EA: Nothing Valley was met with much acclaim by Paste Magazine, the Reader, the Tribune, and others. July 13 was exactly nine months since its release. I was wondering how you feel about people’s reception to it so far.

MW: I just want to say, oh my God, it’s only been nine months? Because it feels like it’s been a million years.

Liam Winters: I mean for me it was great. Any positive review for something we put out there always makes me happy. It was really great that people liked it, people enjoyed it.

MW: Yeah. I think when you make art that people respond to it inspires you to want to generate more material. So that was cool.

EA: Earlier this year you guys opened for the Breeders at the Vic; you’re playing Pitchfork; and later this month you’re opening for the Foo Fighters at Wrigley Field. How does it feel to be playing these much larger stages compared to DIY basements?

BW: With the Breeders tour, that was the first time we played big stages consistently. And you just don’t—I never got used to it. Every time we went to these old theaters it was just like, this is insane what’s going on here?… Then Wrigley Field is just absurd. I mean it’s like, that’s a whole different thing. Forty-five thousand people or something so I can’t even really conceive of that.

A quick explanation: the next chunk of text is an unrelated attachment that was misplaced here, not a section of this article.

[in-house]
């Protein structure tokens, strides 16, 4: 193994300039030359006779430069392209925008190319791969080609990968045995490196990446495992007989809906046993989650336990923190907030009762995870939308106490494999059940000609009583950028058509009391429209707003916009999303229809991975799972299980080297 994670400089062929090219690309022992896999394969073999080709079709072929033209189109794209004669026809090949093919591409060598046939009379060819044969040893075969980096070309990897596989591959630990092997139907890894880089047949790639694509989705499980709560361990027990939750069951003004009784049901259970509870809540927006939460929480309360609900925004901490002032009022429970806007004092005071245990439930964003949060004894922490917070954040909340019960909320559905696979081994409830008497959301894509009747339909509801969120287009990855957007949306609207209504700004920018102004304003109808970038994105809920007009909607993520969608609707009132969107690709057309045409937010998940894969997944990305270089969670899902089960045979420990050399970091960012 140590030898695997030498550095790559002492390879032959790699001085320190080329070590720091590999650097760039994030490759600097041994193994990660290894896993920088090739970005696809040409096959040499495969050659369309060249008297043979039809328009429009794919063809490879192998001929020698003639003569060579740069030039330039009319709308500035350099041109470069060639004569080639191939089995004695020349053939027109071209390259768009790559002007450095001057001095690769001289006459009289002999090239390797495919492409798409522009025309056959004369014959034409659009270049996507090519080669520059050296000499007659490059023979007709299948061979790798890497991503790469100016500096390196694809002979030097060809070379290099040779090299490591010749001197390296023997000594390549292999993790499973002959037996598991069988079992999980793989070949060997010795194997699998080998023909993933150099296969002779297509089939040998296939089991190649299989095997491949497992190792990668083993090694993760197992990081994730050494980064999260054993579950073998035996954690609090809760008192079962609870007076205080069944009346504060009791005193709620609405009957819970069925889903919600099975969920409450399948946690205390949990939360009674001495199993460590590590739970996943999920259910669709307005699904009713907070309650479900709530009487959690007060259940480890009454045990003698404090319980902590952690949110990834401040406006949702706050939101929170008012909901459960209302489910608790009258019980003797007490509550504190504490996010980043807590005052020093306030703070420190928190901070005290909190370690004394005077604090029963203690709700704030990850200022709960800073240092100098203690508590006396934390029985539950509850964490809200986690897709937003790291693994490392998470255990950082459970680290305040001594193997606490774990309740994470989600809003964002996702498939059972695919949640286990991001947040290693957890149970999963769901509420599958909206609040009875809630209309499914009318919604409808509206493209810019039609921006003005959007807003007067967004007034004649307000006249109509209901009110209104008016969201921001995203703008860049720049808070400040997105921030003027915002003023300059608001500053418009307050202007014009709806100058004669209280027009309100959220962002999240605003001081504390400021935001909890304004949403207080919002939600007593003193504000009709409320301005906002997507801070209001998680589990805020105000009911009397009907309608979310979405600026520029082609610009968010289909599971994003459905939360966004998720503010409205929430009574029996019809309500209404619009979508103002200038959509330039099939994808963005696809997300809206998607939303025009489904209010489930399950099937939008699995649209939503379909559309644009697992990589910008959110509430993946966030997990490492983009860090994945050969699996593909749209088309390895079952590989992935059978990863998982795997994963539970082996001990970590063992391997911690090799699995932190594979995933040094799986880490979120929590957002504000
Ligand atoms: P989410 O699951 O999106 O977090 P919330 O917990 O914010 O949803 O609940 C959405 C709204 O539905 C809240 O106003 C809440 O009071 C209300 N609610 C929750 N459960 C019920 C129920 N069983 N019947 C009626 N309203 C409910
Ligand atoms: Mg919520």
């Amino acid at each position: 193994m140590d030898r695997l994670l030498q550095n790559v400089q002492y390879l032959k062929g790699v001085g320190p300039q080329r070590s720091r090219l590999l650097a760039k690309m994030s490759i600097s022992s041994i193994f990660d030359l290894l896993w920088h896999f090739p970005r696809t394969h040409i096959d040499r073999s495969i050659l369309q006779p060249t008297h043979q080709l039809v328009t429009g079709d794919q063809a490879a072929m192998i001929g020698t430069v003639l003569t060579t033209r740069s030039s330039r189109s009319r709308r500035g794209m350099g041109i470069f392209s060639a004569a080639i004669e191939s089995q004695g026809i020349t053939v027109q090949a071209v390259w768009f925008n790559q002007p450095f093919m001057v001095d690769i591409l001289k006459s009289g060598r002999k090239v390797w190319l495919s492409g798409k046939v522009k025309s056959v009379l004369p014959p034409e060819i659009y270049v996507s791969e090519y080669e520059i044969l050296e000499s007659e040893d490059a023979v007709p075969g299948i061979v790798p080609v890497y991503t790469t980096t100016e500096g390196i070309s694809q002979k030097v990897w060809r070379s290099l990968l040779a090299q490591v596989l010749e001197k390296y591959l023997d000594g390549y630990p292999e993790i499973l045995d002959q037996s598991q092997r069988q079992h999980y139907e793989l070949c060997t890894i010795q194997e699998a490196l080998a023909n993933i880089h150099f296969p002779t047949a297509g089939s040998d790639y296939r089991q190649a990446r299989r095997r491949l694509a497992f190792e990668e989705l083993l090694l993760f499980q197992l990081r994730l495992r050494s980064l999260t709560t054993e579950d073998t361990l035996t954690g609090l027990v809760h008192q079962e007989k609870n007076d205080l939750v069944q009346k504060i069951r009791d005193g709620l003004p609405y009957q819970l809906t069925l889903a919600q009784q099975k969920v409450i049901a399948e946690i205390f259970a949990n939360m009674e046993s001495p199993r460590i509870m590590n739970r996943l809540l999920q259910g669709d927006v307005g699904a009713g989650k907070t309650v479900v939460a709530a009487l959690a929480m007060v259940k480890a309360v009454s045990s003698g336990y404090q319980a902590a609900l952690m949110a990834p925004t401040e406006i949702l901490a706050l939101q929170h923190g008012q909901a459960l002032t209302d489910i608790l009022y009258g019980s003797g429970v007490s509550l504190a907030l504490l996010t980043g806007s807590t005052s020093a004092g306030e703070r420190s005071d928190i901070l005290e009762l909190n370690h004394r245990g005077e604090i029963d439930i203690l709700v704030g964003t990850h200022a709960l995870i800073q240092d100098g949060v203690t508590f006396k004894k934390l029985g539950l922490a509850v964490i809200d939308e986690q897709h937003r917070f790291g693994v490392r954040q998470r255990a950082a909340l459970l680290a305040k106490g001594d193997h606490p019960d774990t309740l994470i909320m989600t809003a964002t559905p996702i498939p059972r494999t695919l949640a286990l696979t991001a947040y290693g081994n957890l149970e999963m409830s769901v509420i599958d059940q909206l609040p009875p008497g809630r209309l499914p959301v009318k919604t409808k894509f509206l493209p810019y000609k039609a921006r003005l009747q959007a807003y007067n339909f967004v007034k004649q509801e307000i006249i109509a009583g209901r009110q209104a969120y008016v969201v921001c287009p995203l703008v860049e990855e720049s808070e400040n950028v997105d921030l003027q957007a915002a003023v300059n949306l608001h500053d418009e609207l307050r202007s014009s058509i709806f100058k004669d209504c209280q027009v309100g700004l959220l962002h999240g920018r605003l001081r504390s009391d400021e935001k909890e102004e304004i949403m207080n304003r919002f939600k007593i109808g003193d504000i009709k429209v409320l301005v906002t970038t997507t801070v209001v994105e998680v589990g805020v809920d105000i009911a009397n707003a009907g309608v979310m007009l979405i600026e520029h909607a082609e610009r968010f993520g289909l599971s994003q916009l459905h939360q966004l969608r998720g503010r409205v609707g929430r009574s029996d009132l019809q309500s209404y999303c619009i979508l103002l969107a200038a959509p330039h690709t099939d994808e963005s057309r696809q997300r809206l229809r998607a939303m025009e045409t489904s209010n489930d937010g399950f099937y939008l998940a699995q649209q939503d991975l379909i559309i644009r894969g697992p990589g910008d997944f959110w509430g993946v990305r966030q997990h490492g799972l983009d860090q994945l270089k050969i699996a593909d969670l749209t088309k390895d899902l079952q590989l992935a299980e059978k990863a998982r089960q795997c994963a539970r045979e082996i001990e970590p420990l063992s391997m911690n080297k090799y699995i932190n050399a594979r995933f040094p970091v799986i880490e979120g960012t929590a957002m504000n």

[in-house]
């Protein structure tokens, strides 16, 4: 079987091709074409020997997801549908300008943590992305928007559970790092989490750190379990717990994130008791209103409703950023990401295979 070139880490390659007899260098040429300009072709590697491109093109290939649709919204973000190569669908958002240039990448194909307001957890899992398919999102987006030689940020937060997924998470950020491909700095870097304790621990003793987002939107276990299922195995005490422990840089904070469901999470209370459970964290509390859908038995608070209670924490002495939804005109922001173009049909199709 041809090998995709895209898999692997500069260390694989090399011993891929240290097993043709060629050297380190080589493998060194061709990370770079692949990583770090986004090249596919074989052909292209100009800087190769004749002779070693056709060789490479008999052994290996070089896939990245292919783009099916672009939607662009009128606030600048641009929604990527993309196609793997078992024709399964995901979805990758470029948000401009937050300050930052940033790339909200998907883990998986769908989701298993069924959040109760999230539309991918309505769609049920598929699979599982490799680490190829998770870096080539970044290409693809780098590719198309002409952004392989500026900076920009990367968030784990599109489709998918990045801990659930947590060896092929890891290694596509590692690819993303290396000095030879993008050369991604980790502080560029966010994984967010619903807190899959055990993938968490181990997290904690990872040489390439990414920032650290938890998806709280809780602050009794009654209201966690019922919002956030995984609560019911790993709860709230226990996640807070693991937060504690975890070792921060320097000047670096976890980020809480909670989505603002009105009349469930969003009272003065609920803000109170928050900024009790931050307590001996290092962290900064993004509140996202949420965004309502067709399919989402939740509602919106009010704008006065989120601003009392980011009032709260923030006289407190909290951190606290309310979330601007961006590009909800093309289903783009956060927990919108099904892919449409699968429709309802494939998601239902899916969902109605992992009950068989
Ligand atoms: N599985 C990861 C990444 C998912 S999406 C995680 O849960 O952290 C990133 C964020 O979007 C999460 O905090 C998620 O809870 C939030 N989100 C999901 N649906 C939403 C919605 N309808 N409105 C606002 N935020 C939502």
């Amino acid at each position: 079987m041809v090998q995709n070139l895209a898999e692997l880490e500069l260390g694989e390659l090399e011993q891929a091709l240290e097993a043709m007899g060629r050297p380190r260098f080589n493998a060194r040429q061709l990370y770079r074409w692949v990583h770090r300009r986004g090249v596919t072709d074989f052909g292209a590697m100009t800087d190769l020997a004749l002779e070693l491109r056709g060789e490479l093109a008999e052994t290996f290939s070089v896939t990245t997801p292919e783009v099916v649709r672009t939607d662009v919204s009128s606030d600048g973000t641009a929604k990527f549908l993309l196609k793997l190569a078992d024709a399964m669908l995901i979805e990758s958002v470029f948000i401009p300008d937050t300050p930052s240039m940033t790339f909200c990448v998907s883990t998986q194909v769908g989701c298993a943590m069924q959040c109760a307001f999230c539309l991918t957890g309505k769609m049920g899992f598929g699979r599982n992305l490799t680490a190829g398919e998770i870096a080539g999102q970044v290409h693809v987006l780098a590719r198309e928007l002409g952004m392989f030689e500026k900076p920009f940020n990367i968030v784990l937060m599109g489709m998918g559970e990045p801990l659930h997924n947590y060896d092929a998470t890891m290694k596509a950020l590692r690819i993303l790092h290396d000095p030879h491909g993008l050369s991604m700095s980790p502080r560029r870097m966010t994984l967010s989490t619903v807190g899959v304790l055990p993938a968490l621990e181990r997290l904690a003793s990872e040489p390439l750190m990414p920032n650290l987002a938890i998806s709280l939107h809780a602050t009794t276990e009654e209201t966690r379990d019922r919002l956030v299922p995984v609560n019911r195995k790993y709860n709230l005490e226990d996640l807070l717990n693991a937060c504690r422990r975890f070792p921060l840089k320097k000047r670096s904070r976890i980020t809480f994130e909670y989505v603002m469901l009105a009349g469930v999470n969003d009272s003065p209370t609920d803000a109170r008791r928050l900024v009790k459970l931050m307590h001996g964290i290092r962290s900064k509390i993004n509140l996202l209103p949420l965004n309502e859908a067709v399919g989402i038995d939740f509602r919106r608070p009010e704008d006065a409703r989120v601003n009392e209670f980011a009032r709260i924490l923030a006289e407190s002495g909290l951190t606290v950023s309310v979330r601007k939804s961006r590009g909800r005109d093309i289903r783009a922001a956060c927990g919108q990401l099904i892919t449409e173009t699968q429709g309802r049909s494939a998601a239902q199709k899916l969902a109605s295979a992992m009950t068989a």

MW: When we were on tour for the first time on the West Coast, this thing happened where we had an issue with our car and we had to deal with this really horrible mechanic who said if we didn’t get this new part then—what he said was “yard sale”—essentially that we’re going to die and all of our stuff would be on the side of the road and we’d be flipped upside down somewhere. We always call back to that and make jokes about like, oh, this isn’t happening, we’re actually asleep in a ditch somewhere. Yard sale.